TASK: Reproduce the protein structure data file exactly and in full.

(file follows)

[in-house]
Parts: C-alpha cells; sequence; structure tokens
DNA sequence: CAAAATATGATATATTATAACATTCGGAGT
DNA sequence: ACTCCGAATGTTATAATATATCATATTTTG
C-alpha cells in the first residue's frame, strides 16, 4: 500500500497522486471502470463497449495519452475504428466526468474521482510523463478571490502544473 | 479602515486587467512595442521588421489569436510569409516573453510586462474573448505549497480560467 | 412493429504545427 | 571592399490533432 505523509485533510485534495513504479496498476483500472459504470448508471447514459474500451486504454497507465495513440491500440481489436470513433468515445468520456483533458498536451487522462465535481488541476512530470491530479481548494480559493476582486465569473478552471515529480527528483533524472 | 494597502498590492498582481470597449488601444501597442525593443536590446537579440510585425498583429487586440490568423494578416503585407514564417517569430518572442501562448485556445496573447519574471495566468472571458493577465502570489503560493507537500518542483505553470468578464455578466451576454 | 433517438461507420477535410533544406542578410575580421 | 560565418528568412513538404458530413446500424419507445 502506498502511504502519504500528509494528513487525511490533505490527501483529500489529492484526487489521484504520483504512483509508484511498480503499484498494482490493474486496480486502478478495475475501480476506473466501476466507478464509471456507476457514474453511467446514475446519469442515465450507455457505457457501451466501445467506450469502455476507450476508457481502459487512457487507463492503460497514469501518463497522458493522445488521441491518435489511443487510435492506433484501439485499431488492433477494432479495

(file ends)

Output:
[in-house]
Parts: C-alpha cells; sequence; structure tokens
DNA sequence: CAAAATATGATATATTATAACATTCGGAGT
DNA sequence: ACTCCGAATGTTATAATATATCATATTTTG
C-alpha cells in the first residue's frame, strides 16, 4: 500500500497522486471502470463497449495519452475504428466526468474521482510523463478571490502544473 | 479602515486587467512595442521588421489569436510569409516573453510586462474573448505549497480560467 | 412493429504545427 | 571592399490533432 505523509485533510485534495513504479496498476483500472459504470448508471447514459474500451486504454497507465495513440491500440481489436470513433468515445468520456483533458498536451487522462465535481488541476512530470491530479481548494480559493476582486465569473478552471515529480527528483533524472 | 494597502498590492498582481470597449488601444501597442525593443536590446537579440510585425498583429487586440490568423494578416503585407514564417517569430518572442501562448485556445496573447519574471495566468472571458493577465502570489503560493507537500518542483505553470468578464455578466451576454 | 433517438461507420477535410533544406542578410575580421 | 560565418528568412513538404458530413446500424419507445 502506498502511504502519504500528509494528513487525511490533505490527501483529500489529492484526487489521484504520483504512483509508484511498480503499484498494482490493474486496480486502478478495475475501480476506473466501476466507478464509471456507476457514474453511467446514475446519469442515465450507455457505457457501451466501445467506450469502455476507450476508457481502459487512457487507463492503460497514469501518463497522458493522445488521441491518435489511443487510435492506433484501439485499431488492433477494432479495